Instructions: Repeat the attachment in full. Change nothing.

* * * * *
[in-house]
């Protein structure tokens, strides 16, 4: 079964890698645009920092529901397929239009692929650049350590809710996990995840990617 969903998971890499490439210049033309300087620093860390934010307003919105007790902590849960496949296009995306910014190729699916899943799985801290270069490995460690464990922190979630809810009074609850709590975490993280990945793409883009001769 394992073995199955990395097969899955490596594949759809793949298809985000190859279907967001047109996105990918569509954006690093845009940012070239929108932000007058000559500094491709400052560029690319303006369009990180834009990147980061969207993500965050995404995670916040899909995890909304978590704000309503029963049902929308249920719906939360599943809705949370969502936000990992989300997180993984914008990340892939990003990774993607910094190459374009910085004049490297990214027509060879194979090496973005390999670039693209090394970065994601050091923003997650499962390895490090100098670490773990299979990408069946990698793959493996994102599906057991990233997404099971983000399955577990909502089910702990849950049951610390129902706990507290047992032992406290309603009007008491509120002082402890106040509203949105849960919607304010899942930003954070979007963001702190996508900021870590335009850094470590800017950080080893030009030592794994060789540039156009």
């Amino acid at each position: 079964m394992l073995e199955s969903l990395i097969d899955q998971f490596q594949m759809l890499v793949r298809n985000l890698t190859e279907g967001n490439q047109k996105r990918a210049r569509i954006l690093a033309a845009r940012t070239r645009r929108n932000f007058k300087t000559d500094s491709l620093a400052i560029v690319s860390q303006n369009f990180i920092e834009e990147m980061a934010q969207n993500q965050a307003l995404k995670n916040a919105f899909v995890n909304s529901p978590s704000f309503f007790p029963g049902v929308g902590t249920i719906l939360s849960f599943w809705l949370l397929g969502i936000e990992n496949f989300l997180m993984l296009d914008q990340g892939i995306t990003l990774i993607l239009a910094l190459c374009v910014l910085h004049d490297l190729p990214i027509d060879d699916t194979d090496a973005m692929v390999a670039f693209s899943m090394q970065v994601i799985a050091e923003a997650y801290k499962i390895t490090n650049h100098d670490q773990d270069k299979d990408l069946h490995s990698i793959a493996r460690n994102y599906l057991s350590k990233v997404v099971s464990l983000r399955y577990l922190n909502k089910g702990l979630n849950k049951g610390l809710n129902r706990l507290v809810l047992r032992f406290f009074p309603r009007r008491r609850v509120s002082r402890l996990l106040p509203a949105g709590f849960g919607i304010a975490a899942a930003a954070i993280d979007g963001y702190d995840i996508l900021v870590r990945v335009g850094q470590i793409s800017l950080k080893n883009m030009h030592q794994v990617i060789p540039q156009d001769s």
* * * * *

[in-house]
């Protein structure tokens, strides 16, 4: 079964890698645009920092529901397929239009692929650049350590809710996990995840990617 969903998971890499490439210049033309300087620093860390934010307003919105007790902590849960496949296009995306910014190729699916899943799985801290270069490995460690464990922190979630809810009074609850709590975490993280990945793409883009001769 394992073995199955990395097969899955490596594949759809793949298809985000190859279907967001047109996105990918569509954006690093845009940012070239929108932000007058000559500094491709400052560029690319303006369009990180834009990147980061969207993500965050995404995670916040899909995890909304978590704000309503029963049902929308249920719906939360599943809705949370969502936000990992989300997180993984914008990340892939990003990774993607910094190459374009910085004049490297990214027509060879194979090496973005390999670039693209090394970065994601050091923003997650499962390895490090100098670490773990299979990408069946990698793959493996994102599906057991990233997404099971983000399955577990909502089910702990849950049951610390129902706990507290047992032992406290309603009007008491509120002082402890106040509203949105849960919607304010899942930003954070979007963001702190996508900021870590335009850094470590800017950080080893030009030592794994060789540039156009």
């Amino acid at each position: 079964m394992l073995e199955s969903l990395i097969d899955q998971f490596q594949m759809l890499v793949r298809n985000l890698t190859e279907g967001n490439q047109k996105r990918a210049r569509i954006l690093a033309a845009r940012t070239r645009r929108n932000f007058k300087t000559d500094s491709l620093a400052i560029v690319s860390q303006n369009f990180i920092e834009e990147m980061a934010q969207n993500q965050a307003l995404k995670n916040a919105f899909v995890n909304s529901p978590s704000f309503f007790p029963g049902v929308g902590t249920i719906l939360s849960f599943w809705l949370l397929g969502i936000e990992n496949f989300l997180m993984l296009d914008q990340g892939i995306t990003l990774i993607l239009a910094l190459c374009v910014l910085h004049d490297l190729p990214i027509d060879d699916t194979d090496a973005m692929v390999a670039f693209s899943m090394q970065v994601i799985a050091e923003a997650y801290k499962i390895t490090n650049h100098d670490q773990d270069k299979d990408l069946h490995s990698i793959a493996r460690n994102y599906l057991s350590k990233v997404v099971s464990l983000r399955y577990l922190n909502k089910g702990l979630n849950k049951g610390l809710n129902r706990l507290v809810l047992r032992f406290f009074p309603r009007r008491r609850v509120s002082r402890l996990l106040p509203a949105g709590f849960g919607i304010a975490a899942a930003a954070i993280d979007g963001y702190d995840i996508l900021v870590r990945v335009g850094q470590i793409s800017l950080k080893n883009m030009h030592q794994v990617i060789p540039q156009d001769s």